Tuesday, June 10, 2008

Fluer de lis

When I first saw the sorority recruiters at the University of Oregon, all blond and perky and tan, I thought "there is NO WAY." I judged sororities and the women who joined. "Rich snobs" "Sellouts" or "Buying friends" were terms that abounded on campus. Why I went to the recruitment meeting is beyond me, and why I followed through the motions of rush is beyond me as well.

I was herded into house after house, talked to women who's faces blended together, drank cucumber water, raspberry water, blackberry water, banana water, plain water. I was asked about my interests, my grades, my background. Most of the women seemed fake to me, until I reached Kappa Kappa Gamma, a blue and white house on the corner of Greek Row.

I remember Bethany, a short, brown-haired girl with a smile that spoke volumns. She sat quietly on her bed and listened and laughed, and she felt like someone who I could truly be friends with, who I could look up to. I remember sitting at a table across from her during the final night of rush, watching her interact with her sisters. Everyone at the table was so happy, so bonded, and all shapes and sizes. They joked and acted silly. They didn't have fake tans or perfect teeth. Wow, the girls at this house are real, I thought.

Being in a sorority has its ups and downs, just like any relationship. Some years were great fun, others were harder as people joined cliques and started changing. But I am so thankful that I met two of my best frieds from that house, Annabelle and Deborah. I LOVE these women like sisters.
That is why I joined Kappa Kappa Gamma, and am proud to be an alumni today. One of our symbols is the Fleur de lis, which I was delighted to find growing in the front yard of the Bainbridge house. It's a sign of my college days, of friendship, of trying new things.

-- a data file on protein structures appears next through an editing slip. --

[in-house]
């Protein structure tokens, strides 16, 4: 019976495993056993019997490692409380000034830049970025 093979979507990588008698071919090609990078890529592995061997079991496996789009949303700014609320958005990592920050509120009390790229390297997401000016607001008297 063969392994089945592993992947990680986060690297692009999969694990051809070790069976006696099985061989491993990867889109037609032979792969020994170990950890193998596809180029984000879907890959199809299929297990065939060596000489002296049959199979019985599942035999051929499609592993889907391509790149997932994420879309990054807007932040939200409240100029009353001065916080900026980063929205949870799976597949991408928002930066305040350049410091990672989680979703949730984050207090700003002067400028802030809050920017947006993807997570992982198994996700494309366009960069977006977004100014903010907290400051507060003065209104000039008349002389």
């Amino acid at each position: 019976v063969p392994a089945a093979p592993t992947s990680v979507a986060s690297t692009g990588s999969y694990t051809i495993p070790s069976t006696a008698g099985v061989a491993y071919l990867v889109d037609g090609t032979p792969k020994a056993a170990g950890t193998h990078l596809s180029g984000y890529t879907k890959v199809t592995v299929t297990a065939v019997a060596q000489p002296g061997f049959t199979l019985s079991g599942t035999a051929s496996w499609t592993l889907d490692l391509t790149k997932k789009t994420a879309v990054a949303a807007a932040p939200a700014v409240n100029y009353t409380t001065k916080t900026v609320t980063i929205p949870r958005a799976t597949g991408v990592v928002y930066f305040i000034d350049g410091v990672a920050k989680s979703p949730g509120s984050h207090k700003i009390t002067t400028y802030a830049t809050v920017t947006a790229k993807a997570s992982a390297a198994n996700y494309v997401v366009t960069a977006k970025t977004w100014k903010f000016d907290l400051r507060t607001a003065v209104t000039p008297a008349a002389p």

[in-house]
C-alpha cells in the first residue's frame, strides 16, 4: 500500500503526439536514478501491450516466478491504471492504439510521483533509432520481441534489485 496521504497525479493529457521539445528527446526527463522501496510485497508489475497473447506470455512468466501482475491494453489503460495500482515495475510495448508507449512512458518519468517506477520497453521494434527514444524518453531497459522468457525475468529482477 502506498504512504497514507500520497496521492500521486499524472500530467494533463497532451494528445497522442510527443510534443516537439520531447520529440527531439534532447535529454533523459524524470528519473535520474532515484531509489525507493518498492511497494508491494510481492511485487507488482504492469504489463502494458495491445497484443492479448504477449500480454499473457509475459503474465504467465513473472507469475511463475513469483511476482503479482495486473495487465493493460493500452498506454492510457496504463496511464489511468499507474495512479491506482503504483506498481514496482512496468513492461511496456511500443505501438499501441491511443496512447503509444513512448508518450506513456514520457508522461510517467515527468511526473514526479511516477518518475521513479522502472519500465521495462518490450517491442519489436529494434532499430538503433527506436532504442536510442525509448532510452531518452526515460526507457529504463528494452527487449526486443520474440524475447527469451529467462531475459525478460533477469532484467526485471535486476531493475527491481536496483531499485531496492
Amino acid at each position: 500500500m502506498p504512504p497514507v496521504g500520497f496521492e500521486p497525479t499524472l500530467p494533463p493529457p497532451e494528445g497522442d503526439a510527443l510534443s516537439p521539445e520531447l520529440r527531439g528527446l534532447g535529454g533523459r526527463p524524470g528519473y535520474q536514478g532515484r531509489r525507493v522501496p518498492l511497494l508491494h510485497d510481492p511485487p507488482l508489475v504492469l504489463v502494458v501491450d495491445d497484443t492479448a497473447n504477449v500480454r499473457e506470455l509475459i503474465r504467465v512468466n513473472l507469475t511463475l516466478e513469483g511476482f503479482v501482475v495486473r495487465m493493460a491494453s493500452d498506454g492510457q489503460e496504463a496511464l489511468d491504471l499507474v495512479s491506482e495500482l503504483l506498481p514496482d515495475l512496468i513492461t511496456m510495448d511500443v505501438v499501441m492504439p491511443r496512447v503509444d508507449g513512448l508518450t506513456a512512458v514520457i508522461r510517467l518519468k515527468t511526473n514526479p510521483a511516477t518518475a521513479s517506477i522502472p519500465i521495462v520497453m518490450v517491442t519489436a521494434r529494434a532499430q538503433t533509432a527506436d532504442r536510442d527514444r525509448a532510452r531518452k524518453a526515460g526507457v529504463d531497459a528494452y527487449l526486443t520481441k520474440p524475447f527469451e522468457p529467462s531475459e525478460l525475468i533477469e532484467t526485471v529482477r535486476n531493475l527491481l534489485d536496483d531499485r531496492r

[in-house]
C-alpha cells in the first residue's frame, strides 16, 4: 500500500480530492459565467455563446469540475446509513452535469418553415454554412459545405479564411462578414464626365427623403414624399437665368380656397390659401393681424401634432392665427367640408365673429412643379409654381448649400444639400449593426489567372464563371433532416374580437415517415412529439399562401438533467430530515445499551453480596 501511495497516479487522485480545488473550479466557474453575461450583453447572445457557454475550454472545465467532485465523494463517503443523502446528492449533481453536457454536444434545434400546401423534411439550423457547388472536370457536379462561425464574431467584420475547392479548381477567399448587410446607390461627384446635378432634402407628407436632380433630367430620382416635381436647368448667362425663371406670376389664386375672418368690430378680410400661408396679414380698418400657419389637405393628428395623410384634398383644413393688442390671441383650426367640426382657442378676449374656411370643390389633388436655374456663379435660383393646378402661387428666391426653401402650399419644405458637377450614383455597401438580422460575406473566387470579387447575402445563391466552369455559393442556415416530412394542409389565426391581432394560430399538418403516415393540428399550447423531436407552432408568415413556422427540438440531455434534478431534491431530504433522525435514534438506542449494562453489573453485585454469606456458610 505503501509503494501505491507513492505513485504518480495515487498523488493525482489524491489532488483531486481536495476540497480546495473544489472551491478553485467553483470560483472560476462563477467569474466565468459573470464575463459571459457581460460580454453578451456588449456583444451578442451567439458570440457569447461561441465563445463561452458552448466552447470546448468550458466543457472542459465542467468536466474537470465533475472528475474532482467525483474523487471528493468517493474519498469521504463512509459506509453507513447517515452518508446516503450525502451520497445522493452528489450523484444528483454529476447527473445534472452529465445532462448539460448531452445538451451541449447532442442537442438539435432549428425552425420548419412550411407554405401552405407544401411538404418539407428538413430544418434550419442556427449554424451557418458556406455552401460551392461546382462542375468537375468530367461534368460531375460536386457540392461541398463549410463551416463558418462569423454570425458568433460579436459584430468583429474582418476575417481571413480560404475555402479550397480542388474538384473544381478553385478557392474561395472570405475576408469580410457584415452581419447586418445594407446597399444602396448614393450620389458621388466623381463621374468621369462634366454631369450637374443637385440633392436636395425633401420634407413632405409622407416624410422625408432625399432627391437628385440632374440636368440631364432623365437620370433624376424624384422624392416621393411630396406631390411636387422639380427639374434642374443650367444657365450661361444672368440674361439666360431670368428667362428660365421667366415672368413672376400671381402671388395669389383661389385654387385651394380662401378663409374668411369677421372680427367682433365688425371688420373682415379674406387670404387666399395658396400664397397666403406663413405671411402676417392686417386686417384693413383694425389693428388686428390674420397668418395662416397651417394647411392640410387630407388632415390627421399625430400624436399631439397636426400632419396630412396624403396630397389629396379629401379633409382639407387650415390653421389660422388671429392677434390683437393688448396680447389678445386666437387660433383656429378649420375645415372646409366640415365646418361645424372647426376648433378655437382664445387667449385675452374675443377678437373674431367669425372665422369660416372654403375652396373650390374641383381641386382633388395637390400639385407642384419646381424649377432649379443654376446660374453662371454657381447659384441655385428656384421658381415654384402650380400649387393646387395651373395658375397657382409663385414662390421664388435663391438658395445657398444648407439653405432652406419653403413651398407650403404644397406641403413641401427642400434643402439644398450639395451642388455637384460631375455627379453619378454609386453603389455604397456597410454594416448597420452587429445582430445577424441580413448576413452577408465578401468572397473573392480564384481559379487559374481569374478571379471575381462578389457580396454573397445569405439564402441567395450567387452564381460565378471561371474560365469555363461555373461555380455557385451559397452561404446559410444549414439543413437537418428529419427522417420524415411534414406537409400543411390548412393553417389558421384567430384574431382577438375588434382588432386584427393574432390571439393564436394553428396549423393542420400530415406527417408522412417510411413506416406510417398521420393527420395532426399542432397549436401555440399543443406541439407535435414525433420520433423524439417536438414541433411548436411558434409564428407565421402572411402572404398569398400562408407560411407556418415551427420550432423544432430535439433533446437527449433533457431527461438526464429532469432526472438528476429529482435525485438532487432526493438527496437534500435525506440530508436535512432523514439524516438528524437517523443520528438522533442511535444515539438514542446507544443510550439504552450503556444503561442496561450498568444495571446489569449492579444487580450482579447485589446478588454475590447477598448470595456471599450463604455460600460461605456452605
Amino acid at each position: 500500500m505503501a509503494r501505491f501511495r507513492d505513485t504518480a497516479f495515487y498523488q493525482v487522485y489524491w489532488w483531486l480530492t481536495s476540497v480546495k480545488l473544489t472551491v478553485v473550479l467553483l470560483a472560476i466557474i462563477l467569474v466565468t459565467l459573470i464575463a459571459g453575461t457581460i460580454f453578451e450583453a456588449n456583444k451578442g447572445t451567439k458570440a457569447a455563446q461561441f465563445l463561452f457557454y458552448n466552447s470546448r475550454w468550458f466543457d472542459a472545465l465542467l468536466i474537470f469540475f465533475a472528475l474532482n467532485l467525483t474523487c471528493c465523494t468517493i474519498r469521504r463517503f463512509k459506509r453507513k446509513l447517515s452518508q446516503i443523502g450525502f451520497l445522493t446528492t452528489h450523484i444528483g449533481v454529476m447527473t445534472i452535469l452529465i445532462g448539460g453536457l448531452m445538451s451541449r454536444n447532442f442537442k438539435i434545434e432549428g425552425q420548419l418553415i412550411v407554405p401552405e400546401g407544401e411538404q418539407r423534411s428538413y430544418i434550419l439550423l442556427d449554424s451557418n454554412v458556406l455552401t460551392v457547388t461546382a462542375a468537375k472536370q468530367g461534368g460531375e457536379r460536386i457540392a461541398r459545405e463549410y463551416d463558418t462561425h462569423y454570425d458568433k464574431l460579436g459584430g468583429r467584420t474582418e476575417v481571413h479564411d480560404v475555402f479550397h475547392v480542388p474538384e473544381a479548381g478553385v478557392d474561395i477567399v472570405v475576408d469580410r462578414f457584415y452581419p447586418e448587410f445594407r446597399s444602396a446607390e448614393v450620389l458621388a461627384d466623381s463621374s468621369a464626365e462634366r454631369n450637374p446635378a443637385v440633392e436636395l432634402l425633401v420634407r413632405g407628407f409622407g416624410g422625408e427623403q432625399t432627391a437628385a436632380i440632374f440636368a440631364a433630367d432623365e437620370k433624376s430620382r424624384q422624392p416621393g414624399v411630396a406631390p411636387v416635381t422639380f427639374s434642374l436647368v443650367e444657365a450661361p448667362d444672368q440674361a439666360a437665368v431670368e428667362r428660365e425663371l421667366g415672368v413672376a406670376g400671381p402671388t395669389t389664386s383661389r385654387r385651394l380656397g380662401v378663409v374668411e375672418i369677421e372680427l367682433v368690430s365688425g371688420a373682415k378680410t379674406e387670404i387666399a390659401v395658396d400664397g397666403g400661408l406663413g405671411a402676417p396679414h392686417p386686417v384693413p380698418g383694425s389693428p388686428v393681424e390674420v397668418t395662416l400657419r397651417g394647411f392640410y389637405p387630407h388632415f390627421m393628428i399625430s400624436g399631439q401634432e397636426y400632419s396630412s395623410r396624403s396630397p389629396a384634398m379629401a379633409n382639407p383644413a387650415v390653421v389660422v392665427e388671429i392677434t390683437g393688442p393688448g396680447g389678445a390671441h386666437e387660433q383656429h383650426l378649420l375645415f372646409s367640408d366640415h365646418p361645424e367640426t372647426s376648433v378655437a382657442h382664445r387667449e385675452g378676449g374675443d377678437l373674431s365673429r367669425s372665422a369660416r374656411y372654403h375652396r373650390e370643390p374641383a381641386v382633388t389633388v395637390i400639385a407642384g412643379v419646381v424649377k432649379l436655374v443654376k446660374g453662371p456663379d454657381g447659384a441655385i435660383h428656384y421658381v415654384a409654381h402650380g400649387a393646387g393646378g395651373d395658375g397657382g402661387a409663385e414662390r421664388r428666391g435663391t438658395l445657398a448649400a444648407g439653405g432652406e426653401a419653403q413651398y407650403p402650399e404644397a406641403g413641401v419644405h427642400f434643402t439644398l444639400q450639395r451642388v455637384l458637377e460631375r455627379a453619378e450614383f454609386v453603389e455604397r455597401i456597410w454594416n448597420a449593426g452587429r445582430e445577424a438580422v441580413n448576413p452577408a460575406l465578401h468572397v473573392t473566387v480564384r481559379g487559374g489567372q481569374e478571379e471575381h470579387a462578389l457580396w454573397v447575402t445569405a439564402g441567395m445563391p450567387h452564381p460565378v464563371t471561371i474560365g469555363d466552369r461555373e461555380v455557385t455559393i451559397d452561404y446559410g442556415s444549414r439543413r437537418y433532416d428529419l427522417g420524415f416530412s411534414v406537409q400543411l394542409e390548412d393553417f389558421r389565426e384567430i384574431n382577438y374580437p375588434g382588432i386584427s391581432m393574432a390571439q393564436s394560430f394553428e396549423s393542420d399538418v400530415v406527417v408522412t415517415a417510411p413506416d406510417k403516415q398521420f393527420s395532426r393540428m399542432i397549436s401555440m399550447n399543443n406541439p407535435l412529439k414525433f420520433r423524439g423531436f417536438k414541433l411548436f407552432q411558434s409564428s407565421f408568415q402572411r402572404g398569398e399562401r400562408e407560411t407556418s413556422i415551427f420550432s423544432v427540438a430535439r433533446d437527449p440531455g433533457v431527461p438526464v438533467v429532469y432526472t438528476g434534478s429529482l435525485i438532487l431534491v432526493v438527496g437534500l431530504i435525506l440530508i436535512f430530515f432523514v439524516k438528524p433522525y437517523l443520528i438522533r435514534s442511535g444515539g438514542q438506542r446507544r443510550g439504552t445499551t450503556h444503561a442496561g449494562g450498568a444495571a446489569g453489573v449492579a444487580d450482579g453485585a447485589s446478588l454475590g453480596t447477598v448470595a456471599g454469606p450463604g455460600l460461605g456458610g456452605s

5 comments:

Dan-Eric Slocum said...

Your beautiful story here about "book by its cover" could serve as a talisman for all about the reality of painting people or groups with a broad brush. This rings true on so many different levels. Spending years as an on-camera local news anchor, I was frequently amazed at the stereotypes some uninformed people applied to me and my colleagues. We're all really just plain, old people. Even Julia Roberts and Brad Pitt cry, laugh, feel hunger, pain and joy. Over the years I've learned to shy away from stereotypes- but it's tough.

Colleen said...

Kappa Kappa Gamma, huh? That's called "Visa Visa Mastercard" at the U-dub! haha. Probably not the same in Oregon. I love your story. It's the reason I stayed away from Greek Row, but I met a lot of sorority girls through my classes that didn't fit the stereotype.

Travis said...

I was totally anti-greek all through college. I counted myself lucky for not going to a school where we even had the greek system. I looked down on anyone who was greek.

Then I met my dear friend Jeff. He was president of his fraternity at WSU and openly gay.

In some ways he's a 'typical frat boy' and it other's you would never guess it.

Thanks for sharing this...I would never have guessed you were greek.

Deborah said...

Kristin, I am honored and blessed that we have been friends for so long! I cherish all those memories of KKG and UO forever! I'm constantly surrounded by people judging and stereotyping in my line of work. People still get surprised when I tell them I was in a sorority, just like when I tell them I come from a Jewish family! (Inside joke =)) Every time I see an Iris or fleur de lis I think of Kappa. *SIGH*

Sue said...

I was also anti-Greek when I was at the UW, but I feel like I've outgrown it, finally. Kristin, you are so thought-provoking and perceptive. I love your writing---it's so NOT Lifebeat! haha I'll just keep writing about Sweet Pea and 'office space-like' antics!